Making nice

17 Aug

“You’re so nice. You’re not good, you’re not bad, you’re just nice.” – Witch, Into the Woods

I’m a pretty introspective person. Maybe too introspective, which leads to a lot of second-guessing. Two of my favorite questions are, “Am I a nice person?” and “Am I a good person?” These are useless questions, and my speculations are meaningless, but I can’t stop asking them. “Good” and “nice” are relative terms. Besides, does it matter what I think about myself, if “good” and “nice” reflect my interactions with other people? Thinking I’m nice means nothing if everyone else thinks I’m an asshole. The same goes for thinking I’m a jerkface.

Sometimes I do think I’m nice. I genuinely care for people. I try to treat everyone with kindness. But this is what I come back to—is the empathy I feel for others a genuine trait or the result of Jewish guilt? (It doesn’t have to be Jewish, but it is.) When I see someone hurting, I hurt, too, but the unspoken feeling is, “I could have done something to help.” And I want to make that person feel better, because, fuck, I really should have helped them avoid feeling shitty in the first place. Logically, I know I’m not responsible for other people’s pain, but there is definitely some twinge of regret that gets me every time.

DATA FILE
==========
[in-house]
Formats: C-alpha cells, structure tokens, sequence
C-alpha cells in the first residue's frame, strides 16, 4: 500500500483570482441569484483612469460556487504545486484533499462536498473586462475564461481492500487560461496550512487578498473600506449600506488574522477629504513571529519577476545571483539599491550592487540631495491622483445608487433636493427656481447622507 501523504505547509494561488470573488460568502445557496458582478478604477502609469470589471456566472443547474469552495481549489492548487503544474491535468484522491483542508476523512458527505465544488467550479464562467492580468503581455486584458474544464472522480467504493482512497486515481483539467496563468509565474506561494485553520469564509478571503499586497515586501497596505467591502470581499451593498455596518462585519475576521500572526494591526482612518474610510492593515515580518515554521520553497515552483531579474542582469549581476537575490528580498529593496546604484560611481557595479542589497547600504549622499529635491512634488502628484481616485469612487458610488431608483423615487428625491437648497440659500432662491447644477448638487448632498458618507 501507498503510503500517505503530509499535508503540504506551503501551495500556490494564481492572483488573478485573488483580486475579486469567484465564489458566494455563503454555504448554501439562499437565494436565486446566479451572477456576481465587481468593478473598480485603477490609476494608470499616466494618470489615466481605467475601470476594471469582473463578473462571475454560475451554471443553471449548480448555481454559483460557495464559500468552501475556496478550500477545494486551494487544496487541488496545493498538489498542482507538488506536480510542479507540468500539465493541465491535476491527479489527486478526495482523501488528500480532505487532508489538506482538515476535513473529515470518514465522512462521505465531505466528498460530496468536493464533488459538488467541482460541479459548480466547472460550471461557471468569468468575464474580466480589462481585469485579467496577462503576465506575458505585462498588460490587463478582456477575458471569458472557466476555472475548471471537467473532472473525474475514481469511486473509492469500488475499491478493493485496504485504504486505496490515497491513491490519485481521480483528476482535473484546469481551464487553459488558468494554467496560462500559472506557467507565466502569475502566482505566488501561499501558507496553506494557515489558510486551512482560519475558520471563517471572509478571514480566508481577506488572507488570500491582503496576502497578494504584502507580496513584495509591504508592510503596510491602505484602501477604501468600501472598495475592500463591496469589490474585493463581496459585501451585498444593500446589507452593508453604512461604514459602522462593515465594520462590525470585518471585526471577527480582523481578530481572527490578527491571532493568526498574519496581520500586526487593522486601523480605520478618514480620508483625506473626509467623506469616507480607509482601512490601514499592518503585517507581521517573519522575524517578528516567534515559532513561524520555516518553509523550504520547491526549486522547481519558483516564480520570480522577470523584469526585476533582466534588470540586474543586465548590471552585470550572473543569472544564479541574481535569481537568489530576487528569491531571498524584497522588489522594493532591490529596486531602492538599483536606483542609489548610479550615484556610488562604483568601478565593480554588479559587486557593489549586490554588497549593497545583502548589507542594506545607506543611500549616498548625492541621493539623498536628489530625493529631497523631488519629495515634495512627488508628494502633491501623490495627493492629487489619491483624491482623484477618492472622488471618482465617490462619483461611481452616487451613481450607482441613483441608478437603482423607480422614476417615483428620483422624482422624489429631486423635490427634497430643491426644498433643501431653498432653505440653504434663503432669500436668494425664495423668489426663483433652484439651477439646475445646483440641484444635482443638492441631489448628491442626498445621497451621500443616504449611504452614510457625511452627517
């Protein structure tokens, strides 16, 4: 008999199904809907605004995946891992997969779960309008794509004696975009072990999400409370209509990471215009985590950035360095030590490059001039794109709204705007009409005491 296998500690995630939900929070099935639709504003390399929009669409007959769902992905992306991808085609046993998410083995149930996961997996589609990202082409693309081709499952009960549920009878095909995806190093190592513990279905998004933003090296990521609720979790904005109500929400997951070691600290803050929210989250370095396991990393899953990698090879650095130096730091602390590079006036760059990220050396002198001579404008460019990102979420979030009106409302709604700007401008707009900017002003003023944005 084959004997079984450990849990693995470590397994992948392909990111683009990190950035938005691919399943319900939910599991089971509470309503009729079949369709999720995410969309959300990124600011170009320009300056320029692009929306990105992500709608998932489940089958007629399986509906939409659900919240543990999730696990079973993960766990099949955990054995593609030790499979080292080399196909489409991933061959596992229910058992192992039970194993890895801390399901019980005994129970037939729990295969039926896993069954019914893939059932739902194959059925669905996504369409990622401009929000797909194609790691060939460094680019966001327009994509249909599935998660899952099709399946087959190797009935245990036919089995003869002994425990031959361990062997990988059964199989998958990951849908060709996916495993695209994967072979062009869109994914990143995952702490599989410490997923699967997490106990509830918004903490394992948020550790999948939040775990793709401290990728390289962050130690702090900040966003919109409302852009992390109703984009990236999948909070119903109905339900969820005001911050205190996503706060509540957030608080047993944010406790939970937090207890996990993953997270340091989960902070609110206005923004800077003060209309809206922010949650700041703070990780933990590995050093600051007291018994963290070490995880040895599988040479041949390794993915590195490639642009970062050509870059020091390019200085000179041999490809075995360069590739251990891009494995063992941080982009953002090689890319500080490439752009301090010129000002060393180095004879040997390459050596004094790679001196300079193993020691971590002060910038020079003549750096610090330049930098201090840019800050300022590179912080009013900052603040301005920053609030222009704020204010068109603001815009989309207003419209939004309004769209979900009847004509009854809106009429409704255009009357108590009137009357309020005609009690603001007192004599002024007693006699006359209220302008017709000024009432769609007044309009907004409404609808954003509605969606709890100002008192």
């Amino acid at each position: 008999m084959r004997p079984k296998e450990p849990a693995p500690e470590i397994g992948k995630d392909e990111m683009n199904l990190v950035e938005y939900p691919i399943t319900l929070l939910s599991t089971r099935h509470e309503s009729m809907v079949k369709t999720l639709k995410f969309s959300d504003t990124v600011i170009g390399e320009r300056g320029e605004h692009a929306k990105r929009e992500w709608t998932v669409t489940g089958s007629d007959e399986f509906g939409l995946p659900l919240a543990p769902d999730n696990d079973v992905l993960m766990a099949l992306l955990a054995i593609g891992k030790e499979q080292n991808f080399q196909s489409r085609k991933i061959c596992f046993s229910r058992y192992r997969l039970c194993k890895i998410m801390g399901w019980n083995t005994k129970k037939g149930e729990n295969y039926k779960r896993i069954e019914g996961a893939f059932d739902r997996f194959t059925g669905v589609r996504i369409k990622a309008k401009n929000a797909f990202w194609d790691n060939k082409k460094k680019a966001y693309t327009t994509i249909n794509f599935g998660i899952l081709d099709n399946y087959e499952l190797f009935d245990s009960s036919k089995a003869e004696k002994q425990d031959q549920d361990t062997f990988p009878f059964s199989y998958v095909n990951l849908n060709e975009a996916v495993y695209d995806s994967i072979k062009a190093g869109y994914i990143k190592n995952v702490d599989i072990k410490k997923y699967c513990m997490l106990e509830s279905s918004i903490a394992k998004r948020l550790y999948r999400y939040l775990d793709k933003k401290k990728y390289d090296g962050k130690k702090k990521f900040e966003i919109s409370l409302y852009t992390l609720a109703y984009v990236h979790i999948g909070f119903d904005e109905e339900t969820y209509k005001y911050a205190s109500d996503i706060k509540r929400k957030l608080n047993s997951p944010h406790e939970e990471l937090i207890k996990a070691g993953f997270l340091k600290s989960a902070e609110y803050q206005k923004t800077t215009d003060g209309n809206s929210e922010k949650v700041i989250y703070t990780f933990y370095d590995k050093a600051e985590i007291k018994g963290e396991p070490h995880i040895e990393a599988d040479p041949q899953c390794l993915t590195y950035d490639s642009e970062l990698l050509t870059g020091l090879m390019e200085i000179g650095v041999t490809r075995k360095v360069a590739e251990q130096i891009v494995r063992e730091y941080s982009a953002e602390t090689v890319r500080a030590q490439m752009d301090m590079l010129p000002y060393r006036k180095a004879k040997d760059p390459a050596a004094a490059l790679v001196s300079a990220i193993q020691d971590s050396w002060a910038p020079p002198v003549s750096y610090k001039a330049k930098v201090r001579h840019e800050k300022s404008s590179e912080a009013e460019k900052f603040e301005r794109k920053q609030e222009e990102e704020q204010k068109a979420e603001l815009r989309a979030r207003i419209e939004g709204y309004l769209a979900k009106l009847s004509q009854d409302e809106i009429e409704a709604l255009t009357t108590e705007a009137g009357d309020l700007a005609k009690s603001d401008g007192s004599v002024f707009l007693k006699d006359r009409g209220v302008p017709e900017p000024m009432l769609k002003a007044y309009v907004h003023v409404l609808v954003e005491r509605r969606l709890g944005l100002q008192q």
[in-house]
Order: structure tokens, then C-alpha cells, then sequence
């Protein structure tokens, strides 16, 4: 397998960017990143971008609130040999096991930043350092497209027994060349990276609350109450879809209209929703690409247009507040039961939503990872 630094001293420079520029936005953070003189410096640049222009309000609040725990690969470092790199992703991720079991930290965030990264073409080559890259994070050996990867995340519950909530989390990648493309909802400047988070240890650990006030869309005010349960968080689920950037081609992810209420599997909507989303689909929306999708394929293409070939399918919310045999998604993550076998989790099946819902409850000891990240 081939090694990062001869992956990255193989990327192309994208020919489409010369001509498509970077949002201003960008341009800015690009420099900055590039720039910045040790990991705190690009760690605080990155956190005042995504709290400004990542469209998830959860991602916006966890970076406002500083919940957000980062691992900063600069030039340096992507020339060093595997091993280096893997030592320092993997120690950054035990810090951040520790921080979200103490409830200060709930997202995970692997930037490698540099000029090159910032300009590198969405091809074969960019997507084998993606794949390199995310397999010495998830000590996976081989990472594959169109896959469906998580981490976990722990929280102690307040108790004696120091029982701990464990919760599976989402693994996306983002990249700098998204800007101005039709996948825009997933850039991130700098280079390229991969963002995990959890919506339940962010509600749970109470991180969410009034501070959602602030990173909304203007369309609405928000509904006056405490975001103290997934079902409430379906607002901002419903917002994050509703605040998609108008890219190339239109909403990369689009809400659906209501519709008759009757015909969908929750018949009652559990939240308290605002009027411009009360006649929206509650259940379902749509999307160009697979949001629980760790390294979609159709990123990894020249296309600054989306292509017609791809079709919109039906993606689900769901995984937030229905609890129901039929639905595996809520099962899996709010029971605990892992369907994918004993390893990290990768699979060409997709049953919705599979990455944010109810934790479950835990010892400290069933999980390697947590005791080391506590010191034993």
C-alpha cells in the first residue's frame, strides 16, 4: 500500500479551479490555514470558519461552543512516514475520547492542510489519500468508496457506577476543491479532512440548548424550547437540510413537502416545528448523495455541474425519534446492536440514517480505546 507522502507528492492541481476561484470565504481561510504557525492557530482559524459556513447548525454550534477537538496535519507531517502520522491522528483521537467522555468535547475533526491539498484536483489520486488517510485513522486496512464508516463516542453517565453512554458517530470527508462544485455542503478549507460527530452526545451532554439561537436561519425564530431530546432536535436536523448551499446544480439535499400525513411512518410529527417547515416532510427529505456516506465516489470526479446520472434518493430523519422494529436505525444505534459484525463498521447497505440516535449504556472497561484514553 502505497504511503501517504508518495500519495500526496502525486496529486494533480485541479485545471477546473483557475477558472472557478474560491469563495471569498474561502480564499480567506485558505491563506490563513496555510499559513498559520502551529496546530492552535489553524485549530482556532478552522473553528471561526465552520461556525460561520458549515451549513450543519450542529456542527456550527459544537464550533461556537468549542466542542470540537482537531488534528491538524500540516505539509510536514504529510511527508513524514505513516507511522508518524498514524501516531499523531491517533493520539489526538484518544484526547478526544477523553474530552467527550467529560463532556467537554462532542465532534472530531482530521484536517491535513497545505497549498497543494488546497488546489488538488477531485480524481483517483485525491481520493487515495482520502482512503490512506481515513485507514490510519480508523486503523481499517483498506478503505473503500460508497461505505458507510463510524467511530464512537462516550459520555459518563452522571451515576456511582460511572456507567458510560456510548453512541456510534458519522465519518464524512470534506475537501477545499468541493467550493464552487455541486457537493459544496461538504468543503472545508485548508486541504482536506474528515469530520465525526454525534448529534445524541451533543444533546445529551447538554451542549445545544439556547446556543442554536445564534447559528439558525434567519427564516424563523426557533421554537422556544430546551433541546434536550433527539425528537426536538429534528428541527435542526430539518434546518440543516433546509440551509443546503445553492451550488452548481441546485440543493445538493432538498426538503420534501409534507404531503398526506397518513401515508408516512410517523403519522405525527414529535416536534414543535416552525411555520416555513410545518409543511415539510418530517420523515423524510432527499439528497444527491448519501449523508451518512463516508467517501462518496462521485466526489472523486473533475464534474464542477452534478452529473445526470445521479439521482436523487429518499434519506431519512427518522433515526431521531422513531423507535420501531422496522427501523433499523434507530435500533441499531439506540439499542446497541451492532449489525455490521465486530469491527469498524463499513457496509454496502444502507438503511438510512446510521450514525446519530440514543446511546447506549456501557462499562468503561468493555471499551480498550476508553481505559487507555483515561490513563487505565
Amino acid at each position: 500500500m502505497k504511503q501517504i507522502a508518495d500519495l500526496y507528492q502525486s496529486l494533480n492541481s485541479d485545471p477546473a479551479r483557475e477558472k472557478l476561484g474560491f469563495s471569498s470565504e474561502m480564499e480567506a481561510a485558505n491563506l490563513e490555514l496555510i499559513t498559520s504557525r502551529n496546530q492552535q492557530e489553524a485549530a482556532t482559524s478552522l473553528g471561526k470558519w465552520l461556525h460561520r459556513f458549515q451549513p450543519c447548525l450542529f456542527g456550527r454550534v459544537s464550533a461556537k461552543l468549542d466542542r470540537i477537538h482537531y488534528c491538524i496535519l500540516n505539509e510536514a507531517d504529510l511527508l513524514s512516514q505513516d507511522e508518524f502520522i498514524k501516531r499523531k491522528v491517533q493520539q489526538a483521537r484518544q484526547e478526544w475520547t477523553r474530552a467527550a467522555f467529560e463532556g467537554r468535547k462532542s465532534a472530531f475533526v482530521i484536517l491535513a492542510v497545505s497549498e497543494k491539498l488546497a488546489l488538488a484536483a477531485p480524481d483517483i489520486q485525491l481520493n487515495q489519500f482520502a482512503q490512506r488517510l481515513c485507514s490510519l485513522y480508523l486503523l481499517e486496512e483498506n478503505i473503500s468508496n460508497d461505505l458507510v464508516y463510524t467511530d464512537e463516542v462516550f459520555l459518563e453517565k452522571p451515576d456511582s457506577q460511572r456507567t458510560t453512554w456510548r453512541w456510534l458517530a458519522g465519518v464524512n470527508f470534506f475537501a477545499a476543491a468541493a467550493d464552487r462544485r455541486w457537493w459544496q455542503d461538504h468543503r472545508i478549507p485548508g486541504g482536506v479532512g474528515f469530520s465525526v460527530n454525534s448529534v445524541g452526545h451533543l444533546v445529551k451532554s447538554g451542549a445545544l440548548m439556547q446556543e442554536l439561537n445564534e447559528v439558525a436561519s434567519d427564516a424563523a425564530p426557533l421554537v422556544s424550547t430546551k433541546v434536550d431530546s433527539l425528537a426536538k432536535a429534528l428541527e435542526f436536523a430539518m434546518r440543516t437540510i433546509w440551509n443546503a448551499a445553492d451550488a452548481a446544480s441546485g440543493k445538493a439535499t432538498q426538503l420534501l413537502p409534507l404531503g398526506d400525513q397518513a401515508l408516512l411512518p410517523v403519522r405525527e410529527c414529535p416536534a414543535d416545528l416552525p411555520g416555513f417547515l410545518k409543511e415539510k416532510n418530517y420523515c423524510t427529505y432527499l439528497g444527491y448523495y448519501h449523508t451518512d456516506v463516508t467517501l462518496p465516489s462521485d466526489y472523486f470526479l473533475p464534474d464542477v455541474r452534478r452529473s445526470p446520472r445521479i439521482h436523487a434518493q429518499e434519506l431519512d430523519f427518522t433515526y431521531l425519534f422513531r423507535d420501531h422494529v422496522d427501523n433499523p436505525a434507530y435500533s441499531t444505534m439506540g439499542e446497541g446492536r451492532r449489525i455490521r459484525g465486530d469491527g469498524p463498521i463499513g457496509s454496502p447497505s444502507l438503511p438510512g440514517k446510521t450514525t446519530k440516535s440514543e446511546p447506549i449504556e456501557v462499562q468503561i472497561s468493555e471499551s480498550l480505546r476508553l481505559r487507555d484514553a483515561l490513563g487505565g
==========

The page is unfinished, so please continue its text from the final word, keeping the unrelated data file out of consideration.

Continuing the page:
Is that where being nice comes from? It doesn’t seem right to me. I want to be a nice person because niceness is an inherent trait, not out of some sense of guilt or obligation. But I also think I’m probably being too hard on myself. We’re selfish creatures by nature. We’d all probably do crappier things if it weren’t for laws and social mores. So if I do nice things because I’d feel guilty otherwise, or because I somehow feel retroactive guilt over another person’s suffering, maybe that’s not such a bad thing. Self-motivated empathy isn’t necessarily any cheaper than a more innate feeling of responsibility toward others.

I go back and forth on this. And it’s one of those things I obsess over that seems normal to me, because I have no sense of how often other people think about it.